Several leading U.S. banks are expanding their presence in China while another institution is opening its first office there.
BankAmerica Corp. said Monday that it has obtained approval to convert its Beijing representative office to a branch immediately. The Beijing branch will offer commercial and investment banking services. The banking company already has branches in Shanghai and Guangzhou and a representative office in Dalian.
Chase Manhattan Corp. announced last month that it would open a branch in Shanghai, to go along with its branch in the northern port city of Tianjen and a representative office in Beijing.
And CoreStates Financial Corp. has disclosed that it will open a representative office in Beijing, its entry point to China.
Meanwhile, Citicorp, which has five offices in China, has confirmed that it obtained approval from Chinese regulators to engage in local-currency lending.
The latest round of expansion in China by U.S. banks underscores the intense interest among them in building up a presence in the rapidly expanding Chinese financial market.
"We view this as part of a long-term commitment to China," said Carter Booth, a managing director in Chase's Asia-Pacific unit. "Shanghai is a major financial city and a major link in our international financial network."
In announcing the decision to open a branch in Shanghai, Chase officials said the office should help them expand loan syndications, financial risk management, and other banking services such as trade finance and correspondent banking for multinational and Chinese clients.
Mr. Booth said the decision was not linked to a Chinese government decision to let foreign banks with offices in Shanghai engage in local- currency lending. But he added that Chase hoped to be able to engage in such lending.
Chase plans to focus its China operations on wholesale activities, with a special emphasis on financing for industrial sectors such as power, petroleum, metals and mining, aerospace, shipping, media, and telecommunications, Mr. Booth said.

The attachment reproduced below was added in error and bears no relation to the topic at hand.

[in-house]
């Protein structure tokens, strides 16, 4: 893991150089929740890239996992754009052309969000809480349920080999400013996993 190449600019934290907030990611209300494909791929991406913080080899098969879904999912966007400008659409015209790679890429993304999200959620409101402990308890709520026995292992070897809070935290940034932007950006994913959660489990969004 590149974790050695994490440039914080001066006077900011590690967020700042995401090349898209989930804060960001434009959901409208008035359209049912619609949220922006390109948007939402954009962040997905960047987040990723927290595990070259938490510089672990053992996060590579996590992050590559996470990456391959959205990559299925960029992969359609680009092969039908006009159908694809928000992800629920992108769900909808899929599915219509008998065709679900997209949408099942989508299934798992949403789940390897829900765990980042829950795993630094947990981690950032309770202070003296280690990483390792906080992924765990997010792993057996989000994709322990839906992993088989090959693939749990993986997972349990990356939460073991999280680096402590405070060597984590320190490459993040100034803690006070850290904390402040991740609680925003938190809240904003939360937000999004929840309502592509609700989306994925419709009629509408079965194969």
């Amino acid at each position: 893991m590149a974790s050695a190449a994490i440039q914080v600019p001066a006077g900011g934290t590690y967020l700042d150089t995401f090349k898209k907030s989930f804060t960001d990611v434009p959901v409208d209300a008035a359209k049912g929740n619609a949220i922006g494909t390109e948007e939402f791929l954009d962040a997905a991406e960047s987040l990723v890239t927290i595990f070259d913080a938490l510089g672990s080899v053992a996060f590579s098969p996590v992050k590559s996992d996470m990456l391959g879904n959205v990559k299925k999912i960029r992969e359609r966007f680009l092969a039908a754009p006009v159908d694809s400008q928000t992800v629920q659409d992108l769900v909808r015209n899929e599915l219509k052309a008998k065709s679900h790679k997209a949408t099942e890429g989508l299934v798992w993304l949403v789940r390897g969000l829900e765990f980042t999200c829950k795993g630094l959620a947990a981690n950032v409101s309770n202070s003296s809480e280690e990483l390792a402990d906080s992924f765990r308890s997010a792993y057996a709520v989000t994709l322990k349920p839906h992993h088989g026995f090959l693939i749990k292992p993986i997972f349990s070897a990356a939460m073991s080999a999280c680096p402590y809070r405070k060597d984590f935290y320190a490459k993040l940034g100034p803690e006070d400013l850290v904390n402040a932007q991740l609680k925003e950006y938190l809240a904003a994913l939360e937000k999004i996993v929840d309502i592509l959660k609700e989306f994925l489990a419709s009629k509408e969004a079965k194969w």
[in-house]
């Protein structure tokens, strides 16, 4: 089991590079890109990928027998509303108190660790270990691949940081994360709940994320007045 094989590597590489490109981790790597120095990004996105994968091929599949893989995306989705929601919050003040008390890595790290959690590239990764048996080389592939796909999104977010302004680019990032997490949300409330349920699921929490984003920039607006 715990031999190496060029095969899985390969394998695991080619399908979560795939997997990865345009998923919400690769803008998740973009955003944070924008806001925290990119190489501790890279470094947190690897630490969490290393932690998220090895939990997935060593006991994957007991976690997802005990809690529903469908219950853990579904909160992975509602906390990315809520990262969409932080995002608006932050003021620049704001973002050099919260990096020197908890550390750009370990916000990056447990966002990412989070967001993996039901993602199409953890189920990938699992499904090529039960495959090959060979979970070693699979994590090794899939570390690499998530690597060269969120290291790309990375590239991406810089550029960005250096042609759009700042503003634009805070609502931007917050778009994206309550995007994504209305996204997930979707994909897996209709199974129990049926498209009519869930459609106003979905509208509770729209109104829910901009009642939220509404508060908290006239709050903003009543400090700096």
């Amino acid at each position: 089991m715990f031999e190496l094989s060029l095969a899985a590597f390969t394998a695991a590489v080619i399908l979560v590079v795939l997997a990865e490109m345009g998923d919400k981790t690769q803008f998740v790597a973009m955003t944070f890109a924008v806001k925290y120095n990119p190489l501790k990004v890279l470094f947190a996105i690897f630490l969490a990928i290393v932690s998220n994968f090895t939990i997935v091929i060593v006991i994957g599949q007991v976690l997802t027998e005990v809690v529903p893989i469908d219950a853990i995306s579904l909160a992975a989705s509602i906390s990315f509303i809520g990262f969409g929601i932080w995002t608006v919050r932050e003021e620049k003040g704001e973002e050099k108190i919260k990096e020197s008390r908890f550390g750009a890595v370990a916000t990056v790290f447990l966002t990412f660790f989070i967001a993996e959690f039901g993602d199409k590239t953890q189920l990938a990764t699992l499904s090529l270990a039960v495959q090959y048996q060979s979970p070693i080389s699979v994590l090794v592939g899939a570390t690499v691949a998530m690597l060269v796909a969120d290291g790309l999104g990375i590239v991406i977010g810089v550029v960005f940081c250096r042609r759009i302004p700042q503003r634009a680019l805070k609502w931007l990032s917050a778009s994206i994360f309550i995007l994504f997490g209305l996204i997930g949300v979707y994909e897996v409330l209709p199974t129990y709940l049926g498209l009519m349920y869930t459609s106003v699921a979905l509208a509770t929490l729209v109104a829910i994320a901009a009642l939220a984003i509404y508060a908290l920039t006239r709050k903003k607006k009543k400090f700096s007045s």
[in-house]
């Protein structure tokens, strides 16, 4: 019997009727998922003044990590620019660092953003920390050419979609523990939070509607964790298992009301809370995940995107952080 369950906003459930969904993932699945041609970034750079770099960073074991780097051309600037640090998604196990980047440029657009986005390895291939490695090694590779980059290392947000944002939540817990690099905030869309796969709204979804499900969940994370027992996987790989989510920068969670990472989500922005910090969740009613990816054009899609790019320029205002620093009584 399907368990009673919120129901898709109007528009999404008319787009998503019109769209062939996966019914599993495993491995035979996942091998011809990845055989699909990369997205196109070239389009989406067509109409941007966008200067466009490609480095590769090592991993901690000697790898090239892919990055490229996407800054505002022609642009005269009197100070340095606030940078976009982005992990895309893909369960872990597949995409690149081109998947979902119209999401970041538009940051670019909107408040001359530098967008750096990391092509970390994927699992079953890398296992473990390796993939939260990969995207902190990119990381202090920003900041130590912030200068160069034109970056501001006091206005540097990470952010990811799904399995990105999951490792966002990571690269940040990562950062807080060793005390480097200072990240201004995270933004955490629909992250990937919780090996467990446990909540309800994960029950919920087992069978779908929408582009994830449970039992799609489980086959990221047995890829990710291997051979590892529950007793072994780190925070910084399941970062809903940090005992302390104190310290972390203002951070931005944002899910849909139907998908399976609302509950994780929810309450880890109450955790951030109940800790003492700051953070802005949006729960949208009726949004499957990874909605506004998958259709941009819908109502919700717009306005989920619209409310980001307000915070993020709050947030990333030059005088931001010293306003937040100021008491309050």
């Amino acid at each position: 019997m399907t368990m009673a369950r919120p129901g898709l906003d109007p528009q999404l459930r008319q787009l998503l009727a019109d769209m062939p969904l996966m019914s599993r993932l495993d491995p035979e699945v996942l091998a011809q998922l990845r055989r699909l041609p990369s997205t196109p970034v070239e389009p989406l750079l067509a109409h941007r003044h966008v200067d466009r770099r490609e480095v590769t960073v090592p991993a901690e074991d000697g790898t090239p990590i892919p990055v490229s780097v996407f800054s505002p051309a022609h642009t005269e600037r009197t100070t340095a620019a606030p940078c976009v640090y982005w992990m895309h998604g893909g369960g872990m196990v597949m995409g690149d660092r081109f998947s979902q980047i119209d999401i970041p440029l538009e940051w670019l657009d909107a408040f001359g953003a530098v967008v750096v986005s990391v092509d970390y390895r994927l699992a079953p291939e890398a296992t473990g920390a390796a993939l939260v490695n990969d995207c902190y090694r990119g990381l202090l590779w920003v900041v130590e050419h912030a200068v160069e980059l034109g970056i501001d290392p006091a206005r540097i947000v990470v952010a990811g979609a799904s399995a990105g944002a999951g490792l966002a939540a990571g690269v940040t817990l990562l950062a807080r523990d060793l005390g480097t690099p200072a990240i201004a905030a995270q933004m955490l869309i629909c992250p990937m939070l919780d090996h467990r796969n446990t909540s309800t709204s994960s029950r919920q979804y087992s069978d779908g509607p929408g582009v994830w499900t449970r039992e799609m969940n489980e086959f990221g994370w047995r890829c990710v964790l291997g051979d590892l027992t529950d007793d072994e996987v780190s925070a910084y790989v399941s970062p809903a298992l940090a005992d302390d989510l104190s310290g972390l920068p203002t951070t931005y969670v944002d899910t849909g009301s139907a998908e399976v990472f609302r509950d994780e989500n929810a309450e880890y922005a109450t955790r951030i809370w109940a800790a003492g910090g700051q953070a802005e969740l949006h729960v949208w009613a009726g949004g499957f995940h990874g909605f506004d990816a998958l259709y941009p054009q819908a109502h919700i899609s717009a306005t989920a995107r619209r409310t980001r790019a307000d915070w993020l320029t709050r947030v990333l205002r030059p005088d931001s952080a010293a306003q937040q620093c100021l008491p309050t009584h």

In addition to planning a Beijing office, CoreStates also disclosed that it would open a branch in Seoul, South Korea.
A spokeswoman for CoreStates said the two planned openings are part of a broader international expansion by the Philadelphia banking company, which is also considering opening an office in India.
CoreStates has been gradually expanding its international network. In October, it opened a representative office in Dubai that will be a marketing and relationship hub for the bank in the Middle East.
Unlike its money-center counterparts, however, CoreStates has been pursuing a more narrowly focused strategy outside the United States, concentrating on trade finance and global payments processing both for itself and on behalf of other U.S. and foreign banks.
Separately, Citicorp, together with Hongkong and Shanghai Banking Corp., Tokyo-Mitsubishi Bank, and the Industrial Bank of Japan, have gained approval to engage in limited Chinese-currency lending.
Banking sources said the four companies would be required to limit their Chinese-currency lending to 35% of their total in China. The government had until now declined to let foreign banks engage in local-currency lending, mainly from fear that their competition would put Chinese banks at a disadvantage.